Pancreas too must make adjustments and so forth.

        This is why we just threw away all the open containers of sauces, ketchup, soups and so forth made with wheat, high fructose corn syrup, corn syrup, sugar. etc. and gave the unopened containers to the food banks. Only a condiment size of perhaps rice is suggested for occasional ingestion. Maize/corn products are on the avoid list.

        • Katrina

          Thanks very much. Must say I’m sad to hear this, and I’m assuming the same applies for buckwheat even though it’s ‘technically’ not a grain?

          In light of this is it ok to occasionally eat pasta and bread made with besan (chickpea) flour (I stress, occasionally and moderately)?

          Thanks again
          Katrina

          • > … and I’m assuming the same applies for buckwheat …
            > pasta and bread made with besan (chickpea) flour …

            It’s all about net carbs. Work up the numbers for your recipe and portion size. if over 15 grams net for the whole meal, then you know what you are doing if you choose to ignore that.

  21. James

    Dr. Davis,
    I have been wheat-free, except for the odd lapse, for the past three and a half months. I’ve lost 16 pounds, and feel and look better. My questions are:
    1. Is it okay to eat bread made with emmer wheat (Dinkel bread) (which is becoming more and more popular in Athens, Greece, where I live)? And generally, what is your take on Emmer based flour?
    2. What is your opinion of rusks made with barley flour, so popular in Crete?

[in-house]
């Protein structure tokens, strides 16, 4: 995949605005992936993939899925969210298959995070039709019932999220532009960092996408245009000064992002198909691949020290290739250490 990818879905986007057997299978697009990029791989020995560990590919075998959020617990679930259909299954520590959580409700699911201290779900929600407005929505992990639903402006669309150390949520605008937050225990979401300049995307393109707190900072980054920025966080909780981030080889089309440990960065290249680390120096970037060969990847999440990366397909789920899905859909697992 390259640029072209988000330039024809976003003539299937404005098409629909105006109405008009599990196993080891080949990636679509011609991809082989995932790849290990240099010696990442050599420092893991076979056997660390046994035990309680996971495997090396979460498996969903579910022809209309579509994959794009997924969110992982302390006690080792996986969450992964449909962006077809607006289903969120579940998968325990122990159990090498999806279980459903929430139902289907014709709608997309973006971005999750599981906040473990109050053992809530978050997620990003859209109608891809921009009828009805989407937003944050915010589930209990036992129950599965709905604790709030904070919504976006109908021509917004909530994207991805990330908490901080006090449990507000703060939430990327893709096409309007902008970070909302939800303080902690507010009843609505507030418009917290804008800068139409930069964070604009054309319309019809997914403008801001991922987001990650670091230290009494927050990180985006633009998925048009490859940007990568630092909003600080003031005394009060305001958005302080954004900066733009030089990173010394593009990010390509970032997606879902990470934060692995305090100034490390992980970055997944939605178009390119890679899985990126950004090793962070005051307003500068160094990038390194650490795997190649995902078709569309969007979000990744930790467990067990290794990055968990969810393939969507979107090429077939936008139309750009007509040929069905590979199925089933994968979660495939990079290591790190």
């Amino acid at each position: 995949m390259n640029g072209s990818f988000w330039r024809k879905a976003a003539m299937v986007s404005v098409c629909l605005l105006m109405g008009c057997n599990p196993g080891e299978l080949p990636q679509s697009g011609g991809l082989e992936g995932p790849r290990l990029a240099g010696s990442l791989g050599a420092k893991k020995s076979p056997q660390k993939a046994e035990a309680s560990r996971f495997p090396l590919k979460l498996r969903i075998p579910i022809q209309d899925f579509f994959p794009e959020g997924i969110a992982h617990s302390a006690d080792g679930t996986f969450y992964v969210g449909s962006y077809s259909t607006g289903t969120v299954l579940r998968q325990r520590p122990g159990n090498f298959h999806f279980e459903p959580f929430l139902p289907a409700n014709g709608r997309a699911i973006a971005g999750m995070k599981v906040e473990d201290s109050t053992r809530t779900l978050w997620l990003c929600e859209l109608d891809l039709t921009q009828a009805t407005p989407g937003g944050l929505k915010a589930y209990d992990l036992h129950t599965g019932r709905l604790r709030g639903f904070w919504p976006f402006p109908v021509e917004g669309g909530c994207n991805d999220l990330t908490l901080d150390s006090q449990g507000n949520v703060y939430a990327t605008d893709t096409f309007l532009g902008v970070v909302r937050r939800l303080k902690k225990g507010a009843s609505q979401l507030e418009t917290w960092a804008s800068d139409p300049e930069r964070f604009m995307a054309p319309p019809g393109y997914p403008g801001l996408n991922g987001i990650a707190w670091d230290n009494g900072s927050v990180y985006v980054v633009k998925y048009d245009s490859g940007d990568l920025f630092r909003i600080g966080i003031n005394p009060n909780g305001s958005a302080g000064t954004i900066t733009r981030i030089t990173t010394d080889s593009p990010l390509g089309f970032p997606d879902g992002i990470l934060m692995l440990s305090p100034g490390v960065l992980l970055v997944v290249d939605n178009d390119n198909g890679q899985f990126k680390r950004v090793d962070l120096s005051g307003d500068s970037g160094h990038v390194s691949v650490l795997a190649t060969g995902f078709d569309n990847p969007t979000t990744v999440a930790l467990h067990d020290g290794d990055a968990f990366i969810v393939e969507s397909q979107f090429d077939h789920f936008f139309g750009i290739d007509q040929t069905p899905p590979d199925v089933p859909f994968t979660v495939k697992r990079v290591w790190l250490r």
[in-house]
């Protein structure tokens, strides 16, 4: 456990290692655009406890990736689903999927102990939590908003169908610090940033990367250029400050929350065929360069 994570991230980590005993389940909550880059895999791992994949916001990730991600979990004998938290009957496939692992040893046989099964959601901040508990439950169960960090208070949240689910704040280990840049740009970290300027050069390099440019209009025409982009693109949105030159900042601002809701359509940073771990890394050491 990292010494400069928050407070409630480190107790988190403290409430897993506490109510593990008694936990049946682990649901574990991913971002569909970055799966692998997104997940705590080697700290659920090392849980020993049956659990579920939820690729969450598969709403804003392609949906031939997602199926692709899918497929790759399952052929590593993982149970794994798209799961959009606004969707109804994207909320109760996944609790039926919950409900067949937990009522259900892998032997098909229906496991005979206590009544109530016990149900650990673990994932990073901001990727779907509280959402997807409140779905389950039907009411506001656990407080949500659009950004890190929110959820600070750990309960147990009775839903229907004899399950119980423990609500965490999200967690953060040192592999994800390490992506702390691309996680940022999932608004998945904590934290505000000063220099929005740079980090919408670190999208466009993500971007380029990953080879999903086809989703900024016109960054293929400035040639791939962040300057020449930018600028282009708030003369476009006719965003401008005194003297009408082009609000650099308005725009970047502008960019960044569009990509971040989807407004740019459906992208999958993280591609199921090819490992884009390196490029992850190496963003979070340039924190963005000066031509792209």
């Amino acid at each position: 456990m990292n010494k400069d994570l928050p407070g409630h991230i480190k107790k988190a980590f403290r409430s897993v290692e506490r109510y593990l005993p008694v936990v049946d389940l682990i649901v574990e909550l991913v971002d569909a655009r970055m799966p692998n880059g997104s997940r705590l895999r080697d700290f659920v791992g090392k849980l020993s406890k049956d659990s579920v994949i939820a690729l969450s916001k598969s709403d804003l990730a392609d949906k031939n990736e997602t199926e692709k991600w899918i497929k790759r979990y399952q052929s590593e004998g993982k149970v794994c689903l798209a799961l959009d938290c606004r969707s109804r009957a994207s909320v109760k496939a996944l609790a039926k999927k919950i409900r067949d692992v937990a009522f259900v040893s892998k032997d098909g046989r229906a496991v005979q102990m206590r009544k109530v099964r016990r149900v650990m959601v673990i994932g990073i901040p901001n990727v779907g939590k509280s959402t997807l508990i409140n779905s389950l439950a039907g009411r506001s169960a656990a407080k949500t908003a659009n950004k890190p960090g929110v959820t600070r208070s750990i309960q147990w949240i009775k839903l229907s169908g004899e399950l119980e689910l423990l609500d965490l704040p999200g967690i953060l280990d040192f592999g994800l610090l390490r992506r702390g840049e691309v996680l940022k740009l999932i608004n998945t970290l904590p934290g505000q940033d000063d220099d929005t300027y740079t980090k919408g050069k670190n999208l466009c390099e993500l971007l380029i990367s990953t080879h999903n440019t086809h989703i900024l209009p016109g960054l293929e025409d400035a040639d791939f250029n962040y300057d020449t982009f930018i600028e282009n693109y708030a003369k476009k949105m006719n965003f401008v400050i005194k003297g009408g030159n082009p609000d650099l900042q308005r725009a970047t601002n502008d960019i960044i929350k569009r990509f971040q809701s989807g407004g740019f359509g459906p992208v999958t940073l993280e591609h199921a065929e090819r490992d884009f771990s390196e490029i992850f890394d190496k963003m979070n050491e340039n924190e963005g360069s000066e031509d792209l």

In closing, for some reason, the Greek government under Eleftherios Venizelos actually banned the cultivation of Emmer wheat in Greece, where it was cultivated since antiquity, and forced Greek farmers to cultivate wheat varieties more in tune with the demands of food manufacturers in the West. And this happened in 1930! Fortunately, Emmer is making a gradual comeback here.

    Thank you
    James Suntres

      • James Suntres

        Thanks for your quick reply! My confusion has been cleared. We are bombarded by so much conflicting info. Bottom line is to steer clear of wheat and grains in every way shape or form!

        • Well, as you probably suspect by now, it’s a
          Frequently Asked Question.

          Reading Wheat Belly, it would be easy to assume that the major problem with wheat is the genetic changes since 1960. If you assume that, as many do, the question of heirlooms naturally arises.

          However, those genetic changes brought with them spectacular yields, causing nouveau-goatgrass to become cheap and pervasive in the market.

          My present inclination is that the pandemic wheat consumption is the larger problem (extreme glycemic metabolism), with the genome effects running a close second (and explaining the rise in wheat sensitivities).

          Wheat, of course, leads a gang of modern metabolic miscreants that also includes cheap sugar (esp. pervasive fructose, including the novel HFCS), low fat mania, and novel adverse processed seed oils, all of which hit full stride in the last quarter century.